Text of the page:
The so-called Lewis Chessmen are by far the most beloved of all mediaeval artefacts recovered from Scotland. Found in uncertain circumstances in a hoard on the Isle of Lewis in the 19th centuries, the pieces are both figural and geometric, and capture the imagination as few other archaeological finds have done. Altogether, 93 items comprised the hoard, including 78 chessmen, 14 pieces from a game called tables, and a buckle. All but 11 of these items (in the National Museum of Scotland) are held by the British Museum.
From bug-eyed bishops clutching their croziers to warriors nibbling on their shields, they offer a direct connection between mediaeval game-players and the modern audience. At the same time, they speak to the requirements of lordly culture, and to the involvement of the Scottish islands in a much wider North Sea sphere.
Their existence, however, is a result of a much wider pattern of interaction, stretching all the way back to the Indian subcontinent. It is here that the game was first invented as a contest between the different military divisions–elephants, chariots, cavalry, and foot soldiers. Throughout the early Middle Ages, the game was diffused through Persia and reached Europe through the Arabs. As it entered these different societies, the pieces took on the significance of different social classes.
By the time of the Lewis Chessmen (late 12th or early 13th century), therefore, the pieces were divided into the thoroughly European categories of king, queen, bishop, knight, warder, and pawn (although there is some confusion over these last two.)
Adaptations to the appearance of the pieces is echoed in the way in which this foreign game was adopted into an existing gaming culture. Within this culture, accomplishment at the gaming table was regarded as a sign of wisdom, necessary for warriors as well as political figures. Prior to chess, hnefatafl (in which a centrally placed king and his retinue had to escape to the edges of the board) and tables (the precursor to modern backgammon) had served as a way for these elites to pass time during tedious winters and to display their skill.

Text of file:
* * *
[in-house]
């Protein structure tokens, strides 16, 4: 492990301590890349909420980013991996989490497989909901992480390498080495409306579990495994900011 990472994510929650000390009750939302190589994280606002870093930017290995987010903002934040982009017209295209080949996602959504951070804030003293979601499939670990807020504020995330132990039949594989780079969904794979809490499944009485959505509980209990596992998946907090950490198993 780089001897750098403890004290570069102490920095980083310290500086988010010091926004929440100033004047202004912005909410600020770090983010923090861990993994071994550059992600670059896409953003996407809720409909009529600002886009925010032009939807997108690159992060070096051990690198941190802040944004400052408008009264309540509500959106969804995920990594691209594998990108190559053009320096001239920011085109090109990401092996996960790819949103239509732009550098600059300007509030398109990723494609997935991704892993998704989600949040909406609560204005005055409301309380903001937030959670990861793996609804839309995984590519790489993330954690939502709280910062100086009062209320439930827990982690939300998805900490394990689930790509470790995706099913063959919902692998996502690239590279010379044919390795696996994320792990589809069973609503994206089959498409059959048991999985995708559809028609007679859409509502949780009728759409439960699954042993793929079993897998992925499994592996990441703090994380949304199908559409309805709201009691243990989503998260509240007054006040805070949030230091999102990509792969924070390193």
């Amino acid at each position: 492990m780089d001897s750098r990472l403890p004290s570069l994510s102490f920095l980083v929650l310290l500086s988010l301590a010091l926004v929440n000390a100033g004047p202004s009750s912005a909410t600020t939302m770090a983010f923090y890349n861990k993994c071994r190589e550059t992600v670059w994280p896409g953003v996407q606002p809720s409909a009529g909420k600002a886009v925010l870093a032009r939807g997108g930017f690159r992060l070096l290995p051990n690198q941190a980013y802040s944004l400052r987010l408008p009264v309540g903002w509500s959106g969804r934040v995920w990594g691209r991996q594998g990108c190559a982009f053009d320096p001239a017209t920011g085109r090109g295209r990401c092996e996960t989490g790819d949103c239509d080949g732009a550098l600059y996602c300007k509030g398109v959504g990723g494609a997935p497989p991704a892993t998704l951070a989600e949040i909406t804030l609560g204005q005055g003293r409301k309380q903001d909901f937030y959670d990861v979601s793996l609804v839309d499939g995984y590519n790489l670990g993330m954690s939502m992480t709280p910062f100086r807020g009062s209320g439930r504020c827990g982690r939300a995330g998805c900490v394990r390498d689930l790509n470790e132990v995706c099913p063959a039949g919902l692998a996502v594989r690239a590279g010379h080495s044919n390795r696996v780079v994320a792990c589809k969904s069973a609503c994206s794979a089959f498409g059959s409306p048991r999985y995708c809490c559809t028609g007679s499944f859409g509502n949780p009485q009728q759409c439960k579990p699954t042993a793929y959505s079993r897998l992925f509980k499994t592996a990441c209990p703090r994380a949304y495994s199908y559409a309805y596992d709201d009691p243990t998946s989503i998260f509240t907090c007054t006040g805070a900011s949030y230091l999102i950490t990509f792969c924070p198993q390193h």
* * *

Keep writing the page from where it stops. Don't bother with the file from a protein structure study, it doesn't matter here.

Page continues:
We can see the importance of all three games in both the sagas and mediaeval law-codes, where gaming boards were a princely gift to be exchanged between men of high status. The Lewis chessmen, made predominantly from walrus ivory, are a part of this wealthy and consequential milieu. What, then, are they doing on this sparsely populated Scottish island?
The answer lies in the complex history of overlordship in the North Sea zone. During the 12th and early 13th century, Lewis was at least partially subordinated to the Isle of Man, which had its own king as well as a bishop. Through this Manx king, however, the island also fell under the influence of the King of Norway in the secular sphere, and the Archbishop of Nidaros (modern Trondheim) in the ecclesiastical. These connections meant that travel between Ireland, the Isle of Man, and mainland Scandinavia often went via Lewis, and that local lords on Lewis often travelled throughout this region.
It was undoubtedly on one of these trips that the chessmen came to Lewis. Because of their stylistic traits, most scholars agree that the pieces were carved in a workshop in Trondheim, Norway, by about five separate craftsmen. The individual trademarks of these mediaeval carvers can be seen most readily in the faces, which conform to five groups. Then these pieces, which might constitute up to 4 complete sets, were given, exchanged, or looted until finally deposited in Lewis.
Archaeologists still have not determined whether the pieces were new when they were buried, or whether they saw years, even generations, of use. It’s impossible to imagine, however, that their expressive postures and distinctive expressions did not bring wonder and delight to their original owners.
Caldwell, David H., Hall, Mark A., and Wilkinson, Caroline M., ‘The Lewis Hoard of Gaming Pieces: A Re-examination of their Context, Meaning, Discovery, and Manufacture,’ Medieval Archaeology 53 (2009) offers a pleasingly complete look at the last 150 years of research into the Lewis Chessmen, and to comparable finds across mediaeval Europe.